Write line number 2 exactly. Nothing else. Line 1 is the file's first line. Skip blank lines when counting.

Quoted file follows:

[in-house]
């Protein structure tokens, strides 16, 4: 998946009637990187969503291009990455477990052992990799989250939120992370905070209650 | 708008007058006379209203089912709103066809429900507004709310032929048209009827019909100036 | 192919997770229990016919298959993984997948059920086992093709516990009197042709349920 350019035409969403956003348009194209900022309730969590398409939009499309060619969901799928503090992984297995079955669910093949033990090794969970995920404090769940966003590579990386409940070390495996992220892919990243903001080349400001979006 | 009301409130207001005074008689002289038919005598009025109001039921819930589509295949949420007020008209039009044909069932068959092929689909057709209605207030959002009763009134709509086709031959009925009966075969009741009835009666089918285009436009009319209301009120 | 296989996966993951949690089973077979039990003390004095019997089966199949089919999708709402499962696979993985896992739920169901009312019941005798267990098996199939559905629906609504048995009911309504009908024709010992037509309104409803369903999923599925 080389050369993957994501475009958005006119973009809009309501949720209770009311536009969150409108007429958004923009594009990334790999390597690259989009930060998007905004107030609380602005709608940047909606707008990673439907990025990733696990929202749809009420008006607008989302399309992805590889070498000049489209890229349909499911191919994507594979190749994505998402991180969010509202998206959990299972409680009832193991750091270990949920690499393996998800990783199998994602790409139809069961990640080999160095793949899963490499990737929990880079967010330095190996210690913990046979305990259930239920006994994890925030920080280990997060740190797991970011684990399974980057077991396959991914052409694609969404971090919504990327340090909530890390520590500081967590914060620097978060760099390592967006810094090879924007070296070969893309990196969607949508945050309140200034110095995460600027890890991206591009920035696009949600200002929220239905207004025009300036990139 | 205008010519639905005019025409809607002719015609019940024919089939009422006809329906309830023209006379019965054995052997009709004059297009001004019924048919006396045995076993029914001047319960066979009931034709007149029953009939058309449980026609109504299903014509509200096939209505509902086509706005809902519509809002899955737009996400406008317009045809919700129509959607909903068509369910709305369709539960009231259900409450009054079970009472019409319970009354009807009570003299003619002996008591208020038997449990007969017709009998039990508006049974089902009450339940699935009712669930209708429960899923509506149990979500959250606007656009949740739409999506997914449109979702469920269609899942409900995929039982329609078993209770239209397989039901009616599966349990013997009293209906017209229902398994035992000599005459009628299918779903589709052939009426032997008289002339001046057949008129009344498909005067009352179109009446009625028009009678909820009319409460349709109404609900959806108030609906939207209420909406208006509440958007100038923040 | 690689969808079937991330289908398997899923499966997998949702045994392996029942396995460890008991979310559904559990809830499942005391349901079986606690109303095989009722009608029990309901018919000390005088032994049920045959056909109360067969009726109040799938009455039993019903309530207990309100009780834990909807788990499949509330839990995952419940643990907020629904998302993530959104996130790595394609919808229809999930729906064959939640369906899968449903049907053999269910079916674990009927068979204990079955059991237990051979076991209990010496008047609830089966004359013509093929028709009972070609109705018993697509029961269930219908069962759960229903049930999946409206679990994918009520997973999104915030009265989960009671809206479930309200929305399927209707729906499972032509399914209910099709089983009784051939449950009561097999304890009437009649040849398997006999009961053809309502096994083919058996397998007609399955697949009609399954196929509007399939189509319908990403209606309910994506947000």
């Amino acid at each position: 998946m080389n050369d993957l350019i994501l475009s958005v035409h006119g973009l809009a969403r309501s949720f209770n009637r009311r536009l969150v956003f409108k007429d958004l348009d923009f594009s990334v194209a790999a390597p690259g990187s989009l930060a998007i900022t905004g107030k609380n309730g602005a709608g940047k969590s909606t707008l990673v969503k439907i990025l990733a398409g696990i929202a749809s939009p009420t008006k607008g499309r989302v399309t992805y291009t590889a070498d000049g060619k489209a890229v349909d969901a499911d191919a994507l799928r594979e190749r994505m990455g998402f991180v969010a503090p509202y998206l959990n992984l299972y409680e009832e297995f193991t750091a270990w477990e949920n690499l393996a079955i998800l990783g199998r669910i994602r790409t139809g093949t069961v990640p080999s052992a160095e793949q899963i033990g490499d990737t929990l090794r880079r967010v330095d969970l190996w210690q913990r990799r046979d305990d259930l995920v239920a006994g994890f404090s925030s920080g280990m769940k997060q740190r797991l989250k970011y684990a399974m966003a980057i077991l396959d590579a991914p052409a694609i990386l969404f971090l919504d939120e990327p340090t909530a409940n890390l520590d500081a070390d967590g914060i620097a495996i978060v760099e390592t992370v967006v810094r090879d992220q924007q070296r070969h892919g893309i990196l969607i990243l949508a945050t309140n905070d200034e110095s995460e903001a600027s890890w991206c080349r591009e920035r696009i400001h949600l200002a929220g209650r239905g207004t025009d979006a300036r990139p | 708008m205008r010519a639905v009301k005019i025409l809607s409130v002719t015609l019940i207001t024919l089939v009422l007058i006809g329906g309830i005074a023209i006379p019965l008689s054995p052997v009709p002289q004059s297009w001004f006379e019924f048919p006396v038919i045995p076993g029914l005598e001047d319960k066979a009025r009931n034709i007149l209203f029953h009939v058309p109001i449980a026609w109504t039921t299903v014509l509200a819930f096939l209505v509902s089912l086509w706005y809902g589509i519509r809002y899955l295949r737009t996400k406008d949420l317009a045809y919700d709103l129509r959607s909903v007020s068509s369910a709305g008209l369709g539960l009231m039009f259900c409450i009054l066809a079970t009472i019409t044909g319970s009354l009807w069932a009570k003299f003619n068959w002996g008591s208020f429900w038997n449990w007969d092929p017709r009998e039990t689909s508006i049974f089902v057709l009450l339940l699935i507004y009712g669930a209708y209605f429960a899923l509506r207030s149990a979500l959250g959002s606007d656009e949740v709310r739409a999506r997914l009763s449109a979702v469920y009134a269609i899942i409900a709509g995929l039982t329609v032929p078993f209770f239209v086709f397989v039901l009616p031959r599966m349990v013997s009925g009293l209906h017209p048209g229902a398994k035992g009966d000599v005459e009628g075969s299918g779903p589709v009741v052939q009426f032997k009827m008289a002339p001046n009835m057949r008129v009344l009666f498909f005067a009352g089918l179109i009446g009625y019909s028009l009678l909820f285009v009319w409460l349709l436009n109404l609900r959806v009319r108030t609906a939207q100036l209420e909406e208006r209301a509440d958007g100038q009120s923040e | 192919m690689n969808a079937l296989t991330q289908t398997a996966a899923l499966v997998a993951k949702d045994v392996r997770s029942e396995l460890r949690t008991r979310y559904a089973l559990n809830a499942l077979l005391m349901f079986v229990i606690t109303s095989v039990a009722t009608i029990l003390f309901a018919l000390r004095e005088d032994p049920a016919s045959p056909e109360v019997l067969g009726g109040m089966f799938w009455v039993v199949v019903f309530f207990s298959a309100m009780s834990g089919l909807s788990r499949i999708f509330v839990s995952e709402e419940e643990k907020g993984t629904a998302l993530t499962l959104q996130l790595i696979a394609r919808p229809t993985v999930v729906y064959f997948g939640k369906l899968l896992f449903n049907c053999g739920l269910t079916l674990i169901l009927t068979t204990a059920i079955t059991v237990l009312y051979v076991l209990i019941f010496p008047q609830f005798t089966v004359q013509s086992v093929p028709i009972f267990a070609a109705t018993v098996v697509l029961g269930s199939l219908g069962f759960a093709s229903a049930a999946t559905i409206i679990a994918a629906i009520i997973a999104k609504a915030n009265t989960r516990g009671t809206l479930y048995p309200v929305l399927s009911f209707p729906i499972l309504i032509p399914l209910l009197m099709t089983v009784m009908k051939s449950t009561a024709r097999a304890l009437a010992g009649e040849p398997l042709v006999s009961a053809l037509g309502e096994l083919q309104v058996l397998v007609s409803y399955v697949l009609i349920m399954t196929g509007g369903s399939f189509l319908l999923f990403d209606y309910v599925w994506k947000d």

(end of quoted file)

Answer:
């Protein structure tokens, strides 16, 4: 998946009637990187969503291009990455477990052992990799989250939120992370905070209650 | 708008007058006379209203089912709103066809429900507004709310032929048209009827019909100036 | 192919997770229990016919298959993984997948059920086992093709516990009197042709349920 350019035409969403956003348009194209900022309730969590398409939009499309060619969901799928503090992984297995079955669910093949033990090794969970995920404090769940966003590579990386409940070390495996992220892919990243903001080349400001979006 | 009301409130207001005074008689002289038919005598009025109001039921819930589509295949949420007020008209039009044909069932068959092929689909057709209605207030959002009763009134709509086709031959009925009966075969009741009835009666089918285009436009009319209301009120 | 296989996966993951949690089973077979039990003390004095019997089966199949089919999708709402499962696979993985896992739920169901009312019941005798267990098996199939559905629906609504048995009911309504009908024709010992037509309104409803369903999923599925 080389050369993957994501475009958005006119973009809009309501949720209770009311536009969150409108007429958004923009594009990334790999390597690259989009930060998007905004107030609380602005709608940047909606707008990673439907990025990733696990929202749809009420008006607008989302399309992805590889070498000049489209890229349909499911191919994507594979190749994505998402991180969010509202998206959990299972409680009832193991750091270990949920690499393996998800990783199998994602790409139809069961990640080999160095793949899963490499990737929990880079967010330095190996210690913990046979305990259930239920006994994890925030920080280990997060740190797991970011684990399974980057077991396959991914052409694609969404971090919504990327340090909530890390520590500081967590914060620097978060760099390592967006810094090879924007070296070969893309990196969607949508945050309140200034110095995460600027890890991206591009920035696009949600200002929220239905207004025009300036990139 | 205008010519639905005019025409809607002719015609019940024919089939009422006809329906309830023209006379019965054995052997009709004059297009001004019924048919006396045995076993029914001047319960066979009931034709007149029953009939058309449980026609109504299903014509509200096939209505509902086509706005809902519509809002899955737009996400406008317009045809919700129509959607909903068509369910709305369709539960009231259900409450009054079970009472019409319970009354009807009570003299003619002996008591208020038997449990007969017709009998039990508006049974089902009450339940699935009712669930209708429960899923509506149990979500959250606007656009949740739409999506997914449109979702469920269609899942409900995929039982329609078993209770239209397989039901009616599966349990013997009293209906017209229902398994035992000599005459009628299918779903589709052939009426032997008289002339001046057949008129009344498909005067009352179109009446009625028009009678909820009319409460349709109404609900959806108030609906939207209420909406208006509440958007100038923040 | 690689969808079937991330289908398997899923499966997998949702045994392996029942396995460890008991979310559904559990809830499942005391349901079986606690109303095989009722009608029990309901018919000390005088032994049920045959056909109360067969009726109040799938009455039993019903309530207990309100009780834990909807788990499949509330839990995952419940643990907020629904998302993530959104996130790595394609919808229809999930729906064959939640369906899968449903049907053999269910079916674990009927068979204990079955059991237990051979076991209990010496008047609830089966004359013509093929028709009972070609109705018993697509029961269930219908069962759960229903049930999946409206679990994918009520997973999104915030009265989960009671809206479930309200929305399927209707729906499972032509399914209910099709089983009784051939449950009561097999304890009437009649040849398997006999009961053809309502096994083919058996397998007609399955697949009609399954196929509007399939189509319908990403209606309910994506947000």